4. Soak the fried pork belly in the blanching liquid:

Remove the pork belly from the oil, and place it back into the pot of cooled blanching liquid (I moved my liquid to a bowl so it would cool faster). Soak for 10 minutes. 

Putting fried pork belly into cooled blanching liquidPutting fried pork belly into cooled blanching liquid

This step seems counterintuitive after frying, but soaking the pork belly (particularly the skin) in the blanching liquid gives it a luxuriously tender yet springy and chewy texture.

After 10 minutes, remove the pork belly from the pot, and set aside to cool further. Remove ¾ cup of the blanching liquid, and set aside. 

Blanched, fried, and soaked pork belly cooling on cutting boardBlanched, fried, and soaked pork belly cooling on cutting board


You can use the remaining blanching liquid as a starter for pork soup or for stir-fry recipes calling for chicken or pork stock! 

5. Cook the marinade & marinate pork: 

Meanwhile, cook the marinade. Heat a wok or saucepan over medium heat. Add 2 teaspoons of vegetable oil, along with the ginger.

Let the ginger brown lightly for about 15 seconds.

Frying ginger in panFrying ginger in pan

Next, add the garlic and shallots, and cook until translucent, about 1 minute.

Adding garlic and shallots to pan with gingerAdding garlic and shallots to pan with ginger

Add the sauce mixture you prepared earlier, along with ½ cup of the reserved pork blanching water.

Adding sauce mixture to ginger, garlic, and shallotsAdding sauce mixture to ginger, garlic, and shallots

Simmer for 1 minute, remove from the heat, and cool. 

Simmering marinade mixtureSimmering marinade mixture

When the pork belly is cool enough to handle, slice it into 2 ½ x 3 inch pieces at a ½-inch thickness (roughly the same size and shape as the taro).

Slicing pork belly into 1/2 inch thick slicesSlicing pork belly into 1/2 inch thick slices

Transfer the pork belly to a large bowl, and pour the cooled marinade over it.

Pouring marinade sauce over pork bellyPouring marinade sauce over pork belly
Pork belly and marinade saucePork belly and marinade sauce

Marinate for at least 1 hour, tossing with a rubber spatula every 20 minutes for the most even and effective marinating. (Can marinate longer, even overnight.)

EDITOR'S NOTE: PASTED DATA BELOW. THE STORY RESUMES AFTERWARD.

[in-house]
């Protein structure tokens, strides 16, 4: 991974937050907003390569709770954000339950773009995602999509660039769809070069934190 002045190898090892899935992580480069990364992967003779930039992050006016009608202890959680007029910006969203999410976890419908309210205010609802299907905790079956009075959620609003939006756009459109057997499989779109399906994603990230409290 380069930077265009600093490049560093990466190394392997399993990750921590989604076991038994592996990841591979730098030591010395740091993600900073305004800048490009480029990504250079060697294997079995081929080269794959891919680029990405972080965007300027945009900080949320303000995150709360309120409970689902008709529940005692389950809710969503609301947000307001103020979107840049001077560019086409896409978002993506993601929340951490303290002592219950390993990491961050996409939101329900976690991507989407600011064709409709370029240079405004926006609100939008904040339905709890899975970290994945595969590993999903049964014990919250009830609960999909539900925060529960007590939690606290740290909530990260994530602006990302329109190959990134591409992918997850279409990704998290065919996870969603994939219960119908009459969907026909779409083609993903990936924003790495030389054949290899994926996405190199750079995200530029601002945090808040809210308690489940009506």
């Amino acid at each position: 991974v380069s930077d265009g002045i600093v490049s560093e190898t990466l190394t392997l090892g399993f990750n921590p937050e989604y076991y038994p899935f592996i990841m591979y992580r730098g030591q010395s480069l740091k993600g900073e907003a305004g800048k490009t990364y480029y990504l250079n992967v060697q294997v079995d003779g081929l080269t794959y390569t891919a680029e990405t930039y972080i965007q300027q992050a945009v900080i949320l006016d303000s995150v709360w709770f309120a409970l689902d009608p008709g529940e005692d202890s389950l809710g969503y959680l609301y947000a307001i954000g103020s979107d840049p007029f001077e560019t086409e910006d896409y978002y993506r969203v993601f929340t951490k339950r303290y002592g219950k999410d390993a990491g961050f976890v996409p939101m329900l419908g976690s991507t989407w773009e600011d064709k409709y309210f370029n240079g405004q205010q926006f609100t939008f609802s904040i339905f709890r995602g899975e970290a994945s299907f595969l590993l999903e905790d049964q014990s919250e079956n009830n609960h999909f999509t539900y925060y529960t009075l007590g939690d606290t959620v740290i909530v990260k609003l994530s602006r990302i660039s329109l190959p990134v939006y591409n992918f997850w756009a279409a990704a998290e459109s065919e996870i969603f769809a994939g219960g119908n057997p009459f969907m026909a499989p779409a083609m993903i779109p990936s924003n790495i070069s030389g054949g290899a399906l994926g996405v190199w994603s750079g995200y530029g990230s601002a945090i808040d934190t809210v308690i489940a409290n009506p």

6. Assemble & steam:

Select a round heat-proof bowl, ideally 3-inches deep. 

Arrange the pork belly and taro slices around the bowl in alternating pieces, with the pork belly skin-side down (when it’s flipped, it will be skin-side up).

Before adding each individual piece of taro to the bowl, carefully coat each one with the pork belly marinade (the taro is delicate, so you really do have to coat each piece individually). 

Dipping taro slice into marinade sauceDipping taro slice into marinade sauce

See how the marinated pork belly and taro (just dipped in the same marinade) are arranged in an alternating pattern?

Arranging taro and pork belly in steaming bowlArranging taro and pork belly in steaming bowl

Fill in the entire bowl…

Taro and pork belly arranged in bowlTaro and pork belly arranged in bowl

To fill any cracks, you may want to slice some of the pork belly and taro into smaller pieces:

Sliced pork bellySliced pork belly

The pork belly and taro should fit into the bowl snugly, with as few gaps as possible.

Pork belly and taro filling bowlPork belly and taro filling bowl

Once all the taro and pork belly is in the bowl, pour any remaining marinade evenly over the top.

Pouring marinade over taro and pork bellyPouring marinade over taro and pork belly

Prepare a steamer with simmering water. When the water is at a boil, place the bowl into the steamer.

Bowl of taro and pork belly in steamerBowl of taro and pork belly in steamer

Steam for 90 minutes over medium heat. The water should be bubbling enough to generate a good amount of steam. Periodically check the steamer to add more boiling water when needed. 

Pork Belly and Taro after steamingPork Belly and Taro after steaming
What the pork belly and taro looks like after steaming for 90 minutes.

7. Sauce & Serve

After steaming, carefully pour off the hot liquid from the pork and taro into a wok or saucepan (you can use a rubber spatula to hold the pork and taro in place while pouring).

Pouring liquid from steamed taro and pork belly into saucepanPouring liquid from steamed taro and pork belly into saucepan

Return the bowl to the steamer with the heat off, and cover to keep it warm. 

Add the remaining ¼ cup of the reserved pork belly blanching water to the sauce, and bring to a simmer over medium heat. Gradually add the cornstarch slurry until the sauce is thick and glossy, and coats a spoon.

Stirring cornstarch slurry into sauceStirring cornstarch slurry into sauce

Give it a taste, and season with a pinch of salt or drizzle of soy sauce if needed. 

Grab a plate or shallow bowl to serve the pork belly in. Put it on top of the pork and taro bowl.

Placing serving plate on top of bowlPlacing serving plate on top of bowl

Carefully flip it over.

Inverted bowl on serving plateInverted bowl on serving plate

Twist the hot bowl a quarter of a turn to ensure the taro and pork are not stuck to the bowl…

Grabbing hot bowl with a towelGrabbing hot bowl with a towel

And lift it up, leaving the pork and taro behind in a dome. 

Dome of pork belly and taroDome of pork belly and taro

Pour the sauce over the top…

Pouring sauce over the top of pork belly and taroPouring sauce over the top of pork belly and taro

And garnish with chopped scallions if desired. Serve!

Wu Tau Kau Yuk, garnished with scallionsWu Tau Kau Yuk, garnished with scallions